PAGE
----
And the evidence heard at trial didn’t make it clear – the mother testified, the father didn’t – which parent was “the major actor,” as it’s called, and which one merely stood by and failed to protect the baby. The only possible explanation for M’s injuries offered by his mother was that as he slept on her chest during the critical night, at one point he jolted into the air such that she had to grab him back to her – rather, it sounds, like catching a leaping trout. Prosecution experts, however, said that would not account for the baby’s injuries.
Yet though the parents are in law considered equally culpable, treating them as such is tricky, because she is a first offender and he has a criminal record (not a long one, and not involving violence), and because he spent significantly longer time in pre-trial custody at the disreputable Toronto (Don) Jail than she did – and such hard time is usually given double credit by sentencing judges and sometimes even tripled, which means that by the latter measure, R has already served almost a year, while K has served only nine days.
So these are some of the legal issues – plus, of course, the usual balancing act that is the art of sentencing. Since neither parent has admitted hurting the child, they cannot now express remorse, nor have they. Mr. Lerner, however, said the father suffered abuse as a child himself, and that “while he doesn’t take responsibility” for injuring baby M, that the baby was harmed has “caused tremendous amount of anguish on his part” and that “he doesn’t stop chastising himself for not being more aware and perhaps more careful.”
The mother, for her part, said in her letter that, “Every day is a turning point. My thoughts and actions can propel me toward growth and can turn me down the road. Sometimes turning points are beginnings, as when I begin to ask for help instead of doing it alone. At other points turning points are ending.” She begged Judge Jarvis to let the sentence “not be my ending.”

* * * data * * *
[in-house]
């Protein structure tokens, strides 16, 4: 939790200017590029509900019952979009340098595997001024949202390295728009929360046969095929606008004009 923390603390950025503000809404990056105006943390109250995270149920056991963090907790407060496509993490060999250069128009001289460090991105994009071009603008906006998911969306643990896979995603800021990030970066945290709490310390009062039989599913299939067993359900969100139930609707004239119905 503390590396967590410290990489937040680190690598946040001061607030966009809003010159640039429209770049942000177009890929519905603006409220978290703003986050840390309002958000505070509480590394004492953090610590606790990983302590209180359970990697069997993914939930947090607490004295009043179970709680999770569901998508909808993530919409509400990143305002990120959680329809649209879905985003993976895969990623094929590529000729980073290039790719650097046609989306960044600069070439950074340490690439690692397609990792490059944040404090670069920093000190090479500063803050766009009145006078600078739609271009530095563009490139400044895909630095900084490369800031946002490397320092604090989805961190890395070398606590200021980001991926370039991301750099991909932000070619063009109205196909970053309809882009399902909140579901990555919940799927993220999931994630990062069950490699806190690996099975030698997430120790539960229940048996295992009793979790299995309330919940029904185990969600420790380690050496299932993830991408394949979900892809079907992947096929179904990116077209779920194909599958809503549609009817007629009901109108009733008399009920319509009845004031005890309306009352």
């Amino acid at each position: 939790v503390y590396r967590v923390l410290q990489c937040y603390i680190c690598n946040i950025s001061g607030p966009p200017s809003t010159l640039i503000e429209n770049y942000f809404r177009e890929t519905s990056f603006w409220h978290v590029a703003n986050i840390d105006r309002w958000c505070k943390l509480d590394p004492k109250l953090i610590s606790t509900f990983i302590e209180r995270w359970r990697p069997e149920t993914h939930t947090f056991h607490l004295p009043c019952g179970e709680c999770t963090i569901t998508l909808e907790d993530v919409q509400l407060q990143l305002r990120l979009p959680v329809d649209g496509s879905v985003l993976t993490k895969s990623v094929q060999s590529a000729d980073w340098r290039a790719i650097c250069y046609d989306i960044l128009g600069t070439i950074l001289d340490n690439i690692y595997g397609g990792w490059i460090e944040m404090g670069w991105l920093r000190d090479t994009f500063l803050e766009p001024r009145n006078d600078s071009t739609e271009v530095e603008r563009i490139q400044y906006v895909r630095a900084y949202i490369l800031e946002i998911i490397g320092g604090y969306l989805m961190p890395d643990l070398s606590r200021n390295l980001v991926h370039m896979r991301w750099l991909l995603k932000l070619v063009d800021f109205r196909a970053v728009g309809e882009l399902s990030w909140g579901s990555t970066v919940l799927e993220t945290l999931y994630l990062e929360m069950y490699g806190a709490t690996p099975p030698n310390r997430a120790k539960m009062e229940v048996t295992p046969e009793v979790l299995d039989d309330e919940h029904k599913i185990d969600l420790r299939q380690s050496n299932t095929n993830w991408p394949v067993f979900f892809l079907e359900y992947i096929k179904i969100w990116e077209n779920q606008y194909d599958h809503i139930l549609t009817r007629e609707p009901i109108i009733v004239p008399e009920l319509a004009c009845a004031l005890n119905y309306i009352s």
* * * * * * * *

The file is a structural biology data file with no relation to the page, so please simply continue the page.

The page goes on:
K’s only veiled references to what happened to her son was a mention of “that unflattering point of departure” and a pledge to one day “parent M again! But right now,” she said, “I know I can’t. My choice has was taken away from me. I experienced the total bankruptcy of being a parent.”
Note, if you will, the passive voice: The baby somehow, darn it all, came to some harm, not that he was shaken or hit such that his wee bones broke; K’s choice was taken from her, not squandered. And besides, it can be a growth experience for K! And a learning moment for R, who as an abuse victim swore always to protect his own children!
At the moment, the parents have only supervised access to their son, but they intent to fight the efforts of the CAS to have the baby declared a Crown ward. K, as she told the judge, plans “to find out some of the ‘parenting laws’ and familiarize with them and put them into practice.” Why, they’re fighting for him on every front – appealing this convictions, going to family court.
“M,” his mummy told the judge in her letter, “gives me happiness and peace of mind, in a way that can only be explained as a great feeling.”
Well, that should settle it then.
If you need representation after being charged with a criminal offence, call a Toronto Criminal Lawyer from Bytensky Prutschi Shikhman located in Toronto, Ontario. Our criminal lawyers are available 24/7 to talk to you.